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National Geographic Magazine July 2019


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National Geographic
National Geographic

How Humans Got to the Moon

By Nadia Drake, photos by Dan Winters

THE HISTORY OF SPACE TRAVEL: Only 66 years after the Wright brothers’ first flight, astronauts walked on the moon for the first time. The brothers paved the way for the first space travelers, animals, and eventually humans. This feature explores the history of space travel, from the original space suit design to rocket launching technology that is still used today.

AVAILABLE:

  • Interviews with writer Nadia Drake and photographer Dan Winters
  • Graphics depicting the evolution of space suits, lunar maps and international research of the solar system

Tune in to Apollo: Missions to the Moon , a two-hour documentary combining archival footage, never before heard radio broadcasts, home movies and NASA film to create a riveting, you-are-there experience. Airing 9/8 on July 7 on the National Geographic Channel.

Space: What’s Next

By Sam Howe Verhovek, photos by Dan Winters

THE FUTURE OF SPACE TRAVEL: Though it seems space travel has achieved no substantial landmarks in recent years, a new era of space travel is on the horizon. While early space travel focused on the near side of the moon, the future of space travel looks to the far side and beyond. From new state-of-the-art space suits to updated astronaut training techniques, this feature explores the future of space travel and what scientists are doing to prepare.

AVAILABLE:

  • Interviews with aviation writer Sam Howe Verhovek and portrait photographer Dan Winters
  • Images of the futuristic space travel technology and training practices

Please visit natgeo.com/starstruck to read the latest space content from National Geographic.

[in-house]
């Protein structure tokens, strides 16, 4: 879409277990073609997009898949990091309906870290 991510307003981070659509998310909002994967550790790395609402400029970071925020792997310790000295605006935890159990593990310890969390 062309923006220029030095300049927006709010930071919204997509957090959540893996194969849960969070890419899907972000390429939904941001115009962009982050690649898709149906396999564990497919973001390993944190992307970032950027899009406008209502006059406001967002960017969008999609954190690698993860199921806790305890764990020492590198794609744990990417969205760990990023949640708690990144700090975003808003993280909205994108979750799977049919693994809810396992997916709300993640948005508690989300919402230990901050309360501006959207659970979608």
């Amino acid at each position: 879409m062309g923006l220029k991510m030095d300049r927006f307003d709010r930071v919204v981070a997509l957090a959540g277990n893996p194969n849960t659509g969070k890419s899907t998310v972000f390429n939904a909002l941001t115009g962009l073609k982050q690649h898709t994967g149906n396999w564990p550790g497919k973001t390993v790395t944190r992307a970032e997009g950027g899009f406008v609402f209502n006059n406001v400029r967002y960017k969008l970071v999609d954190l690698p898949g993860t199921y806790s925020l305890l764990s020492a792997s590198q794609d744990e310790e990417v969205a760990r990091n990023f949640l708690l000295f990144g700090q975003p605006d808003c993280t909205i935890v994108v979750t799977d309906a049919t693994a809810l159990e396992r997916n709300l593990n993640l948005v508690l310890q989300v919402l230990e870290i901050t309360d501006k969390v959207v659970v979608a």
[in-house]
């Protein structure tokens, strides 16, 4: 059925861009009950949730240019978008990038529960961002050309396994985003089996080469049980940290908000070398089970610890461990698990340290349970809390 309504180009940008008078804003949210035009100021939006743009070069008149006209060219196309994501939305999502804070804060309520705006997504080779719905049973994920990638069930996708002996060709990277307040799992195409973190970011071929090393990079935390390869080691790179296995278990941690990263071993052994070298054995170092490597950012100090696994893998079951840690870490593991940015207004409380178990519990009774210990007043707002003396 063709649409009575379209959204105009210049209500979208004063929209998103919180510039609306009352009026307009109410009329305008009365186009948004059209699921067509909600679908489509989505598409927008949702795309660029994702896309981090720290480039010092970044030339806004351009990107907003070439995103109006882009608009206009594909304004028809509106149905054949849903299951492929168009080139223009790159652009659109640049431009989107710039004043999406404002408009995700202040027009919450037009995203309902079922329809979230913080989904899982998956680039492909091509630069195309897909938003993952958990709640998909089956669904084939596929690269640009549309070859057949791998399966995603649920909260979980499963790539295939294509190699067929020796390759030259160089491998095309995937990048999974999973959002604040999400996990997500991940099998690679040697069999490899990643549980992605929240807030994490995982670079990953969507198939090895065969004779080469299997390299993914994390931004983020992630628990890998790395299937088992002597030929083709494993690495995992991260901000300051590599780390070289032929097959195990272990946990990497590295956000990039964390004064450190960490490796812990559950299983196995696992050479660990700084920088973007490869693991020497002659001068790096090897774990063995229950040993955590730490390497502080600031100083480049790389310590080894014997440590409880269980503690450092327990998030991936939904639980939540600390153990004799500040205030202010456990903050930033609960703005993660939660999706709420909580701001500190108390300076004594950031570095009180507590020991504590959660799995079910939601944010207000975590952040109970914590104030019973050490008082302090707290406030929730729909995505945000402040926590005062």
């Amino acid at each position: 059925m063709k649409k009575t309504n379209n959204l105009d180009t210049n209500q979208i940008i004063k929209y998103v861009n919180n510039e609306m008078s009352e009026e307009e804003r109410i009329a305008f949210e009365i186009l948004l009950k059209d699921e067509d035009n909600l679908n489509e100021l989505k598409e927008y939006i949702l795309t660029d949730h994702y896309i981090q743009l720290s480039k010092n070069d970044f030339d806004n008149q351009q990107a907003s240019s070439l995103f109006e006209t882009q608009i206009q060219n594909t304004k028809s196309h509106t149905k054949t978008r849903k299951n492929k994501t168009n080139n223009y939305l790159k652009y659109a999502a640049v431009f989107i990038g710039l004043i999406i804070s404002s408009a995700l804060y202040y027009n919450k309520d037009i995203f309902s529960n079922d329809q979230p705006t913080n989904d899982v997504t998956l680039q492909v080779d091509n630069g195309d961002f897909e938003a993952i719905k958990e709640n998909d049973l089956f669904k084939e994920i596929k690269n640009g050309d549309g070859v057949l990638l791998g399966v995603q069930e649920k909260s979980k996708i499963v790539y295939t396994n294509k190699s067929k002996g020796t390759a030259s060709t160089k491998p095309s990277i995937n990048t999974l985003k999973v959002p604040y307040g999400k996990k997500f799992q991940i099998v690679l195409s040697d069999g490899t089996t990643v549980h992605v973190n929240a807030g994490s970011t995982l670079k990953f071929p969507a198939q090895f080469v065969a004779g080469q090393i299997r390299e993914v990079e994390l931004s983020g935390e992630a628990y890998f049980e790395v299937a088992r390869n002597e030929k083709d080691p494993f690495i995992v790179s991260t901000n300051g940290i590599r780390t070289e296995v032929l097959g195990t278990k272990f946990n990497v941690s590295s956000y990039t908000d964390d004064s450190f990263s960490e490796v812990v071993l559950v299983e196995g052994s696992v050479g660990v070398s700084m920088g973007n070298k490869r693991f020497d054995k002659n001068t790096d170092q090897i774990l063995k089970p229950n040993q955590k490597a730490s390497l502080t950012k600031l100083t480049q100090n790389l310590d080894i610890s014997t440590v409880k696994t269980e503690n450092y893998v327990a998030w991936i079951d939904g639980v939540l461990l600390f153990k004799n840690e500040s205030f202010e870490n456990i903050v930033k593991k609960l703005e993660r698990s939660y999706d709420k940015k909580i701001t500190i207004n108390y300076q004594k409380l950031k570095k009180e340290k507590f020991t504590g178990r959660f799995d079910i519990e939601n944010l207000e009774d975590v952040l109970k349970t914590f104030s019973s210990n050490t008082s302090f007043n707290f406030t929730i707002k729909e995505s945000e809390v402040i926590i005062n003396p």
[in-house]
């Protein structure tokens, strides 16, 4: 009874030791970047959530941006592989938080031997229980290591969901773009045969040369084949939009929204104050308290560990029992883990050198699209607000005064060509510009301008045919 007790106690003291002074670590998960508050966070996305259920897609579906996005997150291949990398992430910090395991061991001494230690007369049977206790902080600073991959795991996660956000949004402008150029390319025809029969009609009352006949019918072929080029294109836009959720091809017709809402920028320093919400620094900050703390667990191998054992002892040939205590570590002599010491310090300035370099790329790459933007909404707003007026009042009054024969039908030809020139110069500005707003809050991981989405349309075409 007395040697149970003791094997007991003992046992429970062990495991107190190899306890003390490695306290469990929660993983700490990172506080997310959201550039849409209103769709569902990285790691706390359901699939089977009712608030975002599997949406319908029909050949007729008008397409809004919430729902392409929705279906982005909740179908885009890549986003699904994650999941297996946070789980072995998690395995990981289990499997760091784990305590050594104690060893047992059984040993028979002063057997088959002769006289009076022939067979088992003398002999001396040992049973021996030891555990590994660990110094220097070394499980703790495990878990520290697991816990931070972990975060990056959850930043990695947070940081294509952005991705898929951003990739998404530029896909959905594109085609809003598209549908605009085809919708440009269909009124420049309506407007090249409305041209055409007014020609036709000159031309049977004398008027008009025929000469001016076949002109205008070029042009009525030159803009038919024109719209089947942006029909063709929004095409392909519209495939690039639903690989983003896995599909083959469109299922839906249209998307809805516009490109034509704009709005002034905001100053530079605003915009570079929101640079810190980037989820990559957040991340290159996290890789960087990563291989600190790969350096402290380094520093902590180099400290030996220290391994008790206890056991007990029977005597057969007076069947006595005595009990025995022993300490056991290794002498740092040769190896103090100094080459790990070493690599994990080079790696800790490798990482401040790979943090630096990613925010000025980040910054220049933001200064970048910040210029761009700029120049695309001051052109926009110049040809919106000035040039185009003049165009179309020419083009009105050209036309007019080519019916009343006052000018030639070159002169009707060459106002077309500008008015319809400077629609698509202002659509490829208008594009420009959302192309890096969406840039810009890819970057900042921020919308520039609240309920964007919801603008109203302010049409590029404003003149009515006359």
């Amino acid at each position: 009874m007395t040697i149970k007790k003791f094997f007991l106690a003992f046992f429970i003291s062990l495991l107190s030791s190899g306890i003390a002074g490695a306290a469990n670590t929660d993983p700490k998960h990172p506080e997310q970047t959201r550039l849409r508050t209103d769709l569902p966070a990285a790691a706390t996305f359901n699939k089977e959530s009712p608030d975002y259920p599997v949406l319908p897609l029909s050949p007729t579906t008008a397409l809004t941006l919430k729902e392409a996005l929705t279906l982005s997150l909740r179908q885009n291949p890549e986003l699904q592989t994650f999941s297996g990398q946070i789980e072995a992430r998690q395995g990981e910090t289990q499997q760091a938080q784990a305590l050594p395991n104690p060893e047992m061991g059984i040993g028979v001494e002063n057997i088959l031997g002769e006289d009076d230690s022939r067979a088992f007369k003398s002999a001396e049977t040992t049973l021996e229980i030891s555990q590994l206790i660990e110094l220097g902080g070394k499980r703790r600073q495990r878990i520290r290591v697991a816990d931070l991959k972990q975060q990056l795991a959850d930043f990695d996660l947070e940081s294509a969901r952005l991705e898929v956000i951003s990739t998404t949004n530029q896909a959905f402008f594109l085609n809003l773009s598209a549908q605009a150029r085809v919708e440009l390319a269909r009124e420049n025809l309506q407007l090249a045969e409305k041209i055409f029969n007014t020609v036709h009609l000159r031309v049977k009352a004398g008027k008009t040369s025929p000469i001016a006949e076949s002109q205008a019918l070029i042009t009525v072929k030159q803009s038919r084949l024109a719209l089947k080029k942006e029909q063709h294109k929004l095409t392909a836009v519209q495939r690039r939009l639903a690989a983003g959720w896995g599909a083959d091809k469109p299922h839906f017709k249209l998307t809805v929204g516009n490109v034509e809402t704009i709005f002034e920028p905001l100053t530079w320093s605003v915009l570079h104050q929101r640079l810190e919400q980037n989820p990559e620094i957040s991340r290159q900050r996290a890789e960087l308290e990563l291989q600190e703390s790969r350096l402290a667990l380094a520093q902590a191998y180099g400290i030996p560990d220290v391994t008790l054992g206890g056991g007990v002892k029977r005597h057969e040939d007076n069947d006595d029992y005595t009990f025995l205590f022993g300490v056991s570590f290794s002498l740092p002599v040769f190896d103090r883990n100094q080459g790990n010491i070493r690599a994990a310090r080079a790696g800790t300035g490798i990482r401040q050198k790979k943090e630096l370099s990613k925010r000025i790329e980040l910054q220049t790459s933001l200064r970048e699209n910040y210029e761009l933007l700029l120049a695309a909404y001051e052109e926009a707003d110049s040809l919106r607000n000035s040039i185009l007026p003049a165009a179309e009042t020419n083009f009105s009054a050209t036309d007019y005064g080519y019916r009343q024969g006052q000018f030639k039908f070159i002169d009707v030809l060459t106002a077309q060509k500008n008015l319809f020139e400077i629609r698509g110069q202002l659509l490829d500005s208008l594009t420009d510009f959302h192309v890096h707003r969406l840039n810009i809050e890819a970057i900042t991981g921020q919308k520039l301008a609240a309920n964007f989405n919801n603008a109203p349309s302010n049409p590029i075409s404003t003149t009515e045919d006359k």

Protecting the Sea at the End of the World

Story and photos by Enric Sala

PRISTINE SEAS: In December 2018, Argentina’s government voted to create two new marine parks in the southern Atlantic Ocean that cover an area the size of Hungary. Portions of these new marine protected areas have remained pristine by default of their remoteness, and the government’s decision to protect them ensures that the ecosystems will stay that way. This feature details the Pristine Seas initiative led by National Geographic Explorer-in-Residence Enric Sala.

AVAILABLE:

  • Interviews with marine ecologist Enric Sala
  • Stunning images of the Argentinian marine reserves shot by Enric Sala

A Great Forest Shrinks, and Lives Are Washed Away

Story by Peter Schwartzstein, photos by Arko Datto

FLOODING THE SUNDARBANS: The Ganga-Brahmaputra-Meghna Delta, comprising Bangladesh and West Bengal (India), is the world’s largest delta. Due to human-induced climate change, the delta is faced with severe challenges as the delicate balance between land, air and sea is threatened. In the delta where millions live, recent cyclones destroyed property and life, putting people under enormous economic debt. This story documents contemporary life in the delta and investigates the crisis and brutal conditions left behind by the flood.

AVAILABLE:

  • Interviews with Middle East-based reporter Peter Schwartzstein
  • Images by award-winning photojournalist Arko Datto

A Nation on the Edge

By Robert Draper, photos by Pascal Maitre

PRECARIOUS CROSSROADS: The Sahelo-Saharan states bordered by Libya, Algeria and Nigeria are destined to become the African hub of the jihadist movement. It is a region of frail and corrupt government, climatic instability, rapid population growth and ineffectual security. Smuggling — from drugs and weapons to human trafficking — is the dominant industry. Terrorist groups of both the indigenous and transnational stripes have exploited the fluidity and lawlessness of this region. This feature explorers present-day Agadez, Mali, as it has become Africa’s new epicenter of instability and now commands our urgent attention.

AVAILABLE:

  • Interviews with author Robert Draper and photographer Pascal Maitre
  • Images of an increasingly hostile geopolitical environment


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